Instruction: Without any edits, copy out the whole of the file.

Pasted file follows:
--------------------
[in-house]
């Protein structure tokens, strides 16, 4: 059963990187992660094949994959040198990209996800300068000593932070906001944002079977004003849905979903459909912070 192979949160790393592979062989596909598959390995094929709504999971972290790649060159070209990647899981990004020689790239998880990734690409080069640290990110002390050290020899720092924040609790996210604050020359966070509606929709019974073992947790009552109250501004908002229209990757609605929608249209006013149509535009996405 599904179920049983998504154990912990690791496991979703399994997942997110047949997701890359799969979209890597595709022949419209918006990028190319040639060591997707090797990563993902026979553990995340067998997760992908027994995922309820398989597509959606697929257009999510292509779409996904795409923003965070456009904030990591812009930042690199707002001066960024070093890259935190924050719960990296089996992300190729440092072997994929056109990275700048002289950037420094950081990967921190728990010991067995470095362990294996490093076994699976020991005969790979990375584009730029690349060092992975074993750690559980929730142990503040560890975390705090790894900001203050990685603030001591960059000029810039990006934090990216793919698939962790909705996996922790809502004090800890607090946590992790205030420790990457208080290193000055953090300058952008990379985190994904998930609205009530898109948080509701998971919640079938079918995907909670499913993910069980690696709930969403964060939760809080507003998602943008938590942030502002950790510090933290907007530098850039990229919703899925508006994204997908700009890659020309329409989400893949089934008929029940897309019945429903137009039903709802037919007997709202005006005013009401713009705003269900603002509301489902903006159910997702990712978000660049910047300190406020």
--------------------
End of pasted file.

[in-house]
């Protein structure tokens, strides 16, 4: 059963990187992660094949994959040198990209996800300068000593932070906001944002079977004003849905979903459909912070 192979949160790393592979062989596909598959390995094929709504999971972290790649060159070209990647899981990004020689790239998880990734690409080069640290990110002390050290020899720092924040609790996210604050020359966070509606929709019974073992947790009552109250501004908002229209990757609605929608249209006013149509535009996405 599904179920049983998504154990912990690791496991979703399994997942997110047949997701890359799969979209890597595709022949419209918006990028190319040639060591997707090797990563993902026979553990995340067998997760992908027994995922309820398989597509959606697929257009999510292509779409996904795409923003965070456009904030990591812009930042690199707002001066960024070093890259935190924050719960990296089996992300190729440092072997994929056109990275700048002289950037420094950081990967921190728990010991067995470095362990294996490093076994699976020991005969790979990375584009730029690349060092992975074993750690559980929730142990503040560890975390705090790894900001203050990685603030001591960059000029810039990006934090990216793919698939962790909705996996922790809502004090800890607090946590992790205030420790990457208080290193000055953090300058952008990379985190994904998930609205009530898109948080509701998971919640079938079918995907909670499913993910069980690696709930969403964060939760809080507003998602943008938590942030502002950790510090933290907007530098850039990229919703899925508006994204997908700009890659020309329409989400893949089934008929029940897309019945429903137009039903709802037919007997709202005006005013009401713009705003269900603002509301489902903006159910997702990712978000660049910047300190406020």